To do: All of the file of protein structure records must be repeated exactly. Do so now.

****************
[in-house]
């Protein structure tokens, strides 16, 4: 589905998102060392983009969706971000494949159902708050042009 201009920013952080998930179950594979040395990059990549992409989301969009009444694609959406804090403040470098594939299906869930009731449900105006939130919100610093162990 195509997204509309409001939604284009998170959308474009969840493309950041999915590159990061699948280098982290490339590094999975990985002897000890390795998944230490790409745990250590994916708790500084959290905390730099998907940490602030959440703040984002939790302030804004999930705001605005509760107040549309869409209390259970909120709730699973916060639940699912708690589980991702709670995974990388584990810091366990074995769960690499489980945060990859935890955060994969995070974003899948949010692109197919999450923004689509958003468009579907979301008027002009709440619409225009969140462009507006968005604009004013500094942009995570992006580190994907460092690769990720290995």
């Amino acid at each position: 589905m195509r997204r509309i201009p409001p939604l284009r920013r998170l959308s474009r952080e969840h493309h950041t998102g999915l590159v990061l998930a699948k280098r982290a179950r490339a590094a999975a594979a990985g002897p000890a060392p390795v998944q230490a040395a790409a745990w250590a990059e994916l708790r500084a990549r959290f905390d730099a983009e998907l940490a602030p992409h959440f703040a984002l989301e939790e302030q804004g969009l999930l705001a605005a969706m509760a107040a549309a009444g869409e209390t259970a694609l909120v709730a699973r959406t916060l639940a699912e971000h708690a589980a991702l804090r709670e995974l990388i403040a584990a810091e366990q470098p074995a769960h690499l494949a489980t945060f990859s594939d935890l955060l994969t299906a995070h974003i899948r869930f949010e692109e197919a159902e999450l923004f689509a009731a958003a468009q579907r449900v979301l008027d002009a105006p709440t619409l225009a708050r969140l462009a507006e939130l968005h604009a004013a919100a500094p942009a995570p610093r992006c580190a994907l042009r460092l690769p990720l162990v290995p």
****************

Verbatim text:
[in-house]
């Protein structure tokens, strides 16, 4: 589905998102060392983009969706971000494949159902708050042009 201009920013952080998930179950594979040395990059990549992409989301969009009444694609959406804090403040470098594939299906869930009731449900105006939130919100610093162990 195509997204509309409001939604284009998170959308474009969840493309950041999915590159990061699948280098982290490339590094999975990985002897000890390795998944230490790409745990250590994916708790500084959290905390730099998907940490602030959440703040984002939790302030804004999930705001605005509760107040549309869409209390259970909120709730699973916060639940699912708690589980991702709670995974990388584990810091366990074995769960690499489980945060990859935890955060994969995070974003899948949010692109197919999450923004689509958003468009579907979301008027002009709440619409225009969140462009507006968005604009004013500094942009995570992006580190994907460092690769990720290995």
């Amino acid at each position: 589905m195509r997204r509309i201009p409001p939604l284009r920013r998170l959308s474009r952080e969840h493309h950041t998102g999915l590159v990061l998930a699948k280098r982290a179950r490339a590094a999975a594979a990985g002897p000890a060392p390795v998944q230490a040395a790409a745990w250590a990059e994916l708790r500084a990549r959290f905390d730099a983009e998907l940490a602030p992409h959440f703040a984002l989301e939790e302030q804004g969009l999930l705001a605005a969706m509760a107040a549309a009444g869409e209390t259970a694609l909120v709730a699973r959406t916060l639940a699912e971000h708690a589980a991702l804090r709670e995974l990388i403040a584990a810091e366990q470098p074995a769960h690499l494949a489980t945060f990859s594939d935890l955060l994969t299906a995070h974003i899948r869930f949010e692109e197919a159902e999450l923004f689509a009731a958003a468009q579907r449900v979301l008027d002009a105006p709440t619409l225009a708050r969140l462009a507006e939130l968005h604009a004013a919100a500094p942009a995570p610093r992006c580190a994907l042009r460092l690769p990720l162990v290995p």